Florida coyotes found to be rare, refined breed
APRIL FOOLS -- When coyotes began appearing on Longboat Key last summer, residents weren’t too pleased. But now, after learning some facts about the animals’ heritage, locals are warming up to their new four-legged friends.
Particularly when a recent study revealed a simple finding: They share more in common with Longboaters than first thought.
Through hair samples that town police gathered on the former Colony Beach & Tennis Resort property, experts have determined Longboat’s coyotes are different from typical Florida scroungers.
DNA analysis has proven they are a rare, super-refined breed, perhaps descended from an elegant breed of wolf typically found in and around Grosse Pointe, Mich., called shimmer wolves.
This breed has thicker, more lustrous fur, a better taste in food (think leftovers from The Lazy Lobster and Euphemia Haye, not common woodland vermin) and prefers to spend its time on the beach and golf course rather than trifling for scraps or chasing small mixed-breed pets.
Experts theorize the animals likely hid on car carriers transporting dozens of Mercedes, Jaguars and Lincolns to the island.
Once the trucks parked in the center-turn lane of Gulf of Mexico Drive, the animals easily slipped into the island’s many well-manicured areas.
Wiley Tunes, an expert with Acme Forensic Analysts, who conducted the DNA testing, said he’s never seen such a desire for coyotes to move south.
Tunes said while this kind of coyote might seem looney, it’s perfectly normal for this type of breed to pick up on the behaviors of the humans it sees and try to fit in.
“These coyotes adapt to the environment they’re in,” Tunes said. “If the environment is warm and welcoming, the coyotes will be relaxed. If the environment is hostile, they’ll get snooty and leave.”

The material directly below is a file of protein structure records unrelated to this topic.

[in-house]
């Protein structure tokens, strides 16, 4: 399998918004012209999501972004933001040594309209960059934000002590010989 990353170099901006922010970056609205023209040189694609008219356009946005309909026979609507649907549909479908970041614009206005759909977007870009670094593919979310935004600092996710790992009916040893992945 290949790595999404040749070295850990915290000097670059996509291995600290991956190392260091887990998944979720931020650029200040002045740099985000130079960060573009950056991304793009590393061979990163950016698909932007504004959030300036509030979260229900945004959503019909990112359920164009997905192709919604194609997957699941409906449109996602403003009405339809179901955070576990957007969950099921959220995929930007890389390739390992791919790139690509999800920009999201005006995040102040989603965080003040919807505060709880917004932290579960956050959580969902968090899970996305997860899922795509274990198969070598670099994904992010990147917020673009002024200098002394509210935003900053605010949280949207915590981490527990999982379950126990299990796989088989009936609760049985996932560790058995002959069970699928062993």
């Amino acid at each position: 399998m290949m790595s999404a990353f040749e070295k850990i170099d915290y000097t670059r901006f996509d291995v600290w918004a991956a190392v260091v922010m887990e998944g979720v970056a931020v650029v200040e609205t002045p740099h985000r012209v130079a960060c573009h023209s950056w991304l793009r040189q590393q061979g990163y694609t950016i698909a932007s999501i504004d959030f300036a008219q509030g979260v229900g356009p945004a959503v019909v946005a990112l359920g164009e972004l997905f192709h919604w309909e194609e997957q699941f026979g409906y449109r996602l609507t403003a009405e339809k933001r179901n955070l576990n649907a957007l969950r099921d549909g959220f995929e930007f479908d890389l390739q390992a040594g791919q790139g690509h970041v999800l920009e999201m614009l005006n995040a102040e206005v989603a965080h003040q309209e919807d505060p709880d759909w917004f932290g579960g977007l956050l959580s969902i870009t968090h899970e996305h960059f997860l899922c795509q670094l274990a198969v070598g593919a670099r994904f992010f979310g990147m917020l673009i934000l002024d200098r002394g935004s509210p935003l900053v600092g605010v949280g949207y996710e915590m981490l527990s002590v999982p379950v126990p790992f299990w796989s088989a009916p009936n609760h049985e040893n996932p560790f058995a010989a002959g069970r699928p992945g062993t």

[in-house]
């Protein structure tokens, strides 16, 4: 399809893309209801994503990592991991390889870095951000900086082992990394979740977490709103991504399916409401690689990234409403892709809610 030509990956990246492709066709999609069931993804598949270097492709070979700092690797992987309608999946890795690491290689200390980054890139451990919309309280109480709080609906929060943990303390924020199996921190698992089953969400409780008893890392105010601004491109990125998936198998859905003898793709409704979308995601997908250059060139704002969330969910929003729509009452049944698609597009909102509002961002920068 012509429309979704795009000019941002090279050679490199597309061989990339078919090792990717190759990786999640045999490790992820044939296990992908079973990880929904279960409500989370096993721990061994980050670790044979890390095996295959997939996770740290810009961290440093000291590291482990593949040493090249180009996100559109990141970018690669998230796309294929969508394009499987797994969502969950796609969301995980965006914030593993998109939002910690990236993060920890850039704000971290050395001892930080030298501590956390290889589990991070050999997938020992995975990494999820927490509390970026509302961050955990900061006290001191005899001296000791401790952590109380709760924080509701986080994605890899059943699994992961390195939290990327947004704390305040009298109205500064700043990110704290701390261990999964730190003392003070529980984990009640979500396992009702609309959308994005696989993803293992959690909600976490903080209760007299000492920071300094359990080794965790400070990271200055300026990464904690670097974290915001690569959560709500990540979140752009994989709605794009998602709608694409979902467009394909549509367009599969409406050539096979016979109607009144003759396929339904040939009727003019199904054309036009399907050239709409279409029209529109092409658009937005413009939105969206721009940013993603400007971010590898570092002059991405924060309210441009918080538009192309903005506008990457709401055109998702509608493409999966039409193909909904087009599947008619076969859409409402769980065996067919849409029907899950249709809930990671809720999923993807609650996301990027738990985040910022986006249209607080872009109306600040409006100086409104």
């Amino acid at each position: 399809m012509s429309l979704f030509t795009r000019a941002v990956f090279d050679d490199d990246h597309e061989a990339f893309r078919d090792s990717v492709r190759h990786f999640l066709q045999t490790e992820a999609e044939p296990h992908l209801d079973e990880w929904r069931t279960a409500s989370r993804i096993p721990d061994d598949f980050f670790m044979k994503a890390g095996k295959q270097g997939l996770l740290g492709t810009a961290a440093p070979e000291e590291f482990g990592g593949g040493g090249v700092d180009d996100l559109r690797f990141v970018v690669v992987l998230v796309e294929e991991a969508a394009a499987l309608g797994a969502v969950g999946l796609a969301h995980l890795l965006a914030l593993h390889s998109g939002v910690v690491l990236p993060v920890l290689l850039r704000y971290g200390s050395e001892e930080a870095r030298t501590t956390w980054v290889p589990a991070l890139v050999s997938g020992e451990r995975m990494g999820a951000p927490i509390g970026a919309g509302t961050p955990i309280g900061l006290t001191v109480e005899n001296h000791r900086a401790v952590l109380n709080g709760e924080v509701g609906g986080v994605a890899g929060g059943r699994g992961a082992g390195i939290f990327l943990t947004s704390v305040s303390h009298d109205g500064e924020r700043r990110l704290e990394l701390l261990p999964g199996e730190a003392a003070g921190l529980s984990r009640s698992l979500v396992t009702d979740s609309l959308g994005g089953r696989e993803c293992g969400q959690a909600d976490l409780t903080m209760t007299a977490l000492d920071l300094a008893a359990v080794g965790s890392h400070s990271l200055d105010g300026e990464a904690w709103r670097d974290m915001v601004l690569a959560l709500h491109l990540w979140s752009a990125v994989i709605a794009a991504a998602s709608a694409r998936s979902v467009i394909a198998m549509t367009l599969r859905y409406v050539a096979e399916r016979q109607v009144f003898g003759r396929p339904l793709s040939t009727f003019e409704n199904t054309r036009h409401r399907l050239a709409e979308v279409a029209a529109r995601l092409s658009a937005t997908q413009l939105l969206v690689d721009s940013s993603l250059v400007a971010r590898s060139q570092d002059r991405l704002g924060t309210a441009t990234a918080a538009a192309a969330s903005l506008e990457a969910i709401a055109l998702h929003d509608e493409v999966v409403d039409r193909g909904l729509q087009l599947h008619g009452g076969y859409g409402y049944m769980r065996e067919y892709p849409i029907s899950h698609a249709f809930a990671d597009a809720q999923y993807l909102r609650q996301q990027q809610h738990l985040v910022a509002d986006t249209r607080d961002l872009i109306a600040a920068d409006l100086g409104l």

Cases of this assimilation behavior include using crosswalks to cross Gulf of Mexico Drive, chasing tennis balls on area courts and taking to poolside lounge chairs to sun themselves in unassuming neighbors’ backyards. They’ve even been seen lapping up cocktails left behind.
Facing mounting complaints and demands for action, the town of Longboat Key hosted multiple workshops last year to educate residents on coyotes.
Now, island residents are questioning the rationale behind chasing them off, trapping them or worse.
Some residents have even taking a liking to the breed.
“I was out golfing last Tuesday, and the most lovely coyote came right up to the green and watched us golf,” Harold Smith said. “It didn’t seem to want any trouble. It simply seemed to want to enjoy the game and sun like us.”
And off the green, morning beach walkers have found a new walking partner.
“I’ve seen the same coyote on the beach every morning for about two weeks now, and it is so pleasant,” Nancy Cone said. “It’s a better, more peaceful walking partner than the ladies who normally gossip.”
But others are still wary.
“A wild animal is a wild animal,” Karen Winston said. “Just because they know how to use a crosswalk and like cocktails doesn’t mean they can be trusted.”